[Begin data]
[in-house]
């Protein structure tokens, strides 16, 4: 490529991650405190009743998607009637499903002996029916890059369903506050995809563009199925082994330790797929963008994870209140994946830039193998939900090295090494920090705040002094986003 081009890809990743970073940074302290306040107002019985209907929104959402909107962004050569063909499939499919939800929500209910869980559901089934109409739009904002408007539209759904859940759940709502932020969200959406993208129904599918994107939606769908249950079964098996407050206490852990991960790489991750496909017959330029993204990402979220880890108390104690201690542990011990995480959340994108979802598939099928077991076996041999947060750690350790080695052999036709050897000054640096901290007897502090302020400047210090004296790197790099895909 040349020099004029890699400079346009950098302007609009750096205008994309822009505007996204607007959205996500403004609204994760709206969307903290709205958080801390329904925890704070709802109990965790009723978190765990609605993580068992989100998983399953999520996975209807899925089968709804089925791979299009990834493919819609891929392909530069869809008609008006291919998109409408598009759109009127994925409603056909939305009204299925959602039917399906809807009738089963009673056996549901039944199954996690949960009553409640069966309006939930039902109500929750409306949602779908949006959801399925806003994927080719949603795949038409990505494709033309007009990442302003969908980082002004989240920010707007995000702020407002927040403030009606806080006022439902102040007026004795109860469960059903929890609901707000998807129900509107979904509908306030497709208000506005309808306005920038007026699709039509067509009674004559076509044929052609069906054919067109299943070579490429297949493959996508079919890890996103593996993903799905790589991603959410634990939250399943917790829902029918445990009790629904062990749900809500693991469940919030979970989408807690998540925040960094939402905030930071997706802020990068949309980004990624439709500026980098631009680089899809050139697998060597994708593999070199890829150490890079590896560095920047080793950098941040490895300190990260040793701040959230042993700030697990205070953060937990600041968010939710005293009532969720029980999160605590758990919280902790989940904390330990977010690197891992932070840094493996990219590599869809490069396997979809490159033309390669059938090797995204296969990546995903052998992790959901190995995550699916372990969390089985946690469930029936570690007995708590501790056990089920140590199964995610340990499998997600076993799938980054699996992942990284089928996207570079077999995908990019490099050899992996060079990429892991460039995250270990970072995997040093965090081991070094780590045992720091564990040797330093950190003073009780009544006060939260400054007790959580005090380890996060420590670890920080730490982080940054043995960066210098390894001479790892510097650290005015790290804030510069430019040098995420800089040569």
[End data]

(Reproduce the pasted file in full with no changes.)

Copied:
[in-house]
């Protein structure tokens, strides 16, 4: 490529991650405190009743998607009637499903002996029916890059369903506050995809563009199925082994330790797929963008994870209140994946830039193998939900090295090494920090705040002094986003 081009890809990743970073940074302290306040107002019985209907929104959402909107962004050569063909499939499919939800929500209910869980559901089934109409739009904002408007539209759904859940759940709502932020969200959406993208129904599918994107939606769908249950079964098996407050206490852990991960790489991750496909017959330029993204990402979220880890108390104690201690542990011990995480959340994108979802598939099928077991076996041999947060750690350790080695052999036709050897000054640096901290007897502090302020400047210090004296790197790099895909 040349020099004029890699400079346009950098302007609009750096205008994309822009505007996204607007959205996500403004609204994760709206969307903290709205958080801390329904925890704070709802109990965790009723978190765990609605993580068992989100998983399953999520996975209807899925089968709804089925791979299009990834493919819609891929392909530069869809008609008006291919998109409408598009759109009127994925409603056909939305009204299925959602039917399906809807009738089963009673056996549901039944199954996690949960009553409640069966309006939930039902109500929750409306949602779908949006959801399925806003994927080719949603795949038409990505494709033309007009990442302003969908980082002004989240920010707007995000702020407002927040403030009606806080006022439902102040007026004795109860469960059903929890609901707000998807129900509107979904509908306030497709208000506005309808306005920038007026699709039509067509009674004559076509044929052609069906054919067109299943070579490429297949493959996508079919890890996103593996993903799905790589991603959410634990939250399943917790829902029918445990009790629904062990749900809500693991469940919030979970989408807690998540925040960094939402905030930071997706802020990068949309980004990624439709500026980098631009680089899809050139697998060597994708593999070199890829150490890079590896560095920047080793950098941040490895300190990260040793701040959230042993700030697990205070953060937990600041968010939710005293009532969720029980999160605590758990919280902790989940904390330990977010690197891992932070840094493996990219590599869809490069396997979809490159033309390669059938090797995204296969990546995903052998992790959901190995995550699916372990969390089985946690469930029936570690007995708590501790056990089920140590199964995610340990499998997600076993799938980054699996992942990284089928996207570079077999995908990019490099050899992996060079990429892991460039995250270990970072995997040093965090081991070094780590045992720091564990040797330093950190003073009780009544006060939260400054007790959580005090380890996060420590670890920080730490982080940054043995960066210098390894001479790892510097650290005015790290804030510069430019040098995420800089040569």